Intelligence isn’t simply a fixed quantity, a learning expert explained in a talk recently. How smart we are is powerfully affected by our situation, and that’s something we can control.
Somewhere along the way in life you’ve probably taken an IQ test and were give some number as an answer. That figure — seemingly definitive and said to portray some inborn capacity — may have given you the impression that your level of intelligence, no matter how high or low it might be, is a fixed quantity. You can learn, sure, but basically you’re only as smart as you were born to be, right?
But that’s not what the latest science actually says, learning expert and author Annie Murphy Paul recently explained in a speech, which she helpfully transcribed to her blog. Intelligence, it turns out, is way more complicated than that.
In the lengthy but fascinating talk, Murphy Paul lays out eight ways intelligence is affected by context in which we put it to use and suggests ways that we can rethink intelligence to get the best out of the brain we were born with. The complete speech is well worth a read if you’re interested in the subject, but to get your warmed up, here are the basic ideas she explores in greater detail in the complete post:
Situations can make us smarter. They can be the physical conditions that learners experience by way of how much stress they’re under and how much sleep and exercise they get, and the mental conditions learners create for themselves by the levels of expertise and attention and motivation they’re able to achieve. Situational intelligence, in other words, is the only kind of intelligence there is.
Beliefs can make us smarter. Stanford psychologist Carol Dweck distinguishes two types of mindsets: the fixed mindset, or the belief that ability is fixed and unchanging, and the growth mindset, or the belief that abilities can be developed through learning and practice. These beliefs matter because they influence how think about our own abilities, how we perceive the world around us, and how we act when faced with a challenge or with adversity.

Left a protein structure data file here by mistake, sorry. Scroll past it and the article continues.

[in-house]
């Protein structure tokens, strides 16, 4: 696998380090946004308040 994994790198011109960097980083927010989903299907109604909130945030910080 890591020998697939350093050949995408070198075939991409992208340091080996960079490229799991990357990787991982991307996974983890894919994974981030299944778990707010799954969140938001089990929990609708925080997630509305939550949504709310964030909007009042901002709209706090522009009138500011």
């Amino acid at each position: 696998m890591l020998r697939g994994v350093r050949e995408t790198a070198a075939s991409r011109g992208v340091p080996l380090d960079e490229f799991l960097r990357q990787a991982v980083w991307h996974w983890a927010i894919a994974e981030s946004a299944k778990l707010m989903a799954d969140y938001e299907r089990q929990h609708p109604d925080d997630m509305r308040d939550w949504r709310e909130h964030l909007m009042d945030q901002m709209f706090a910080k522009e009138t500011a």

Expertise can make us smarter. Experts don’t just know more, they know differently, in ways that allow them to think and act especially intelligently within their domain of expertise… Expertise takes a long time to develop, of course, but it’s never too early–or too late–go deep in a subject area that interests us.
Attention can make us smarter. There are information-processing bottlenecks in the brain–everybody’s brain–that prevent us from paying attention to two things at the same time. The state of focused attention is a very important internal situation that we must cultivate in order to fully express our intelligence.
Emotions can make us smarter. When we’re in a positive mood, for example, we tend to think more expansively and creatively. When we feel anxious–for instance, when we’re about to take a dreaded math test–that anxiety uses up some of the working memory capacity we need to solve problems, leaving us, literally, with less intelligence.
Technology can make us smarter. The problem is that our devices so often make us dumber instead of smarter… In order for tech to make ourselves smarter and not dumber, we need understand when to take full advantage of our devices, and when to put them away.
Our bodies can make us smarter. All the things that make the heart work better–good nutrition, adequate sleep, regular exercise, moderate stress–make the brain work better too.
Relationships can make us smarter. If you have a spouse or significant other: it’s likely that one of you is “in charge” of remembering when the car needs to go in for inspection, while the other is “in charge” of remembering relatives’ birthdays. This is called transactive memory, and it’s just one of the ways that relationships with others can make us smarter than we would be on our own… a feeling of belonging is critical to the full expression of our ability.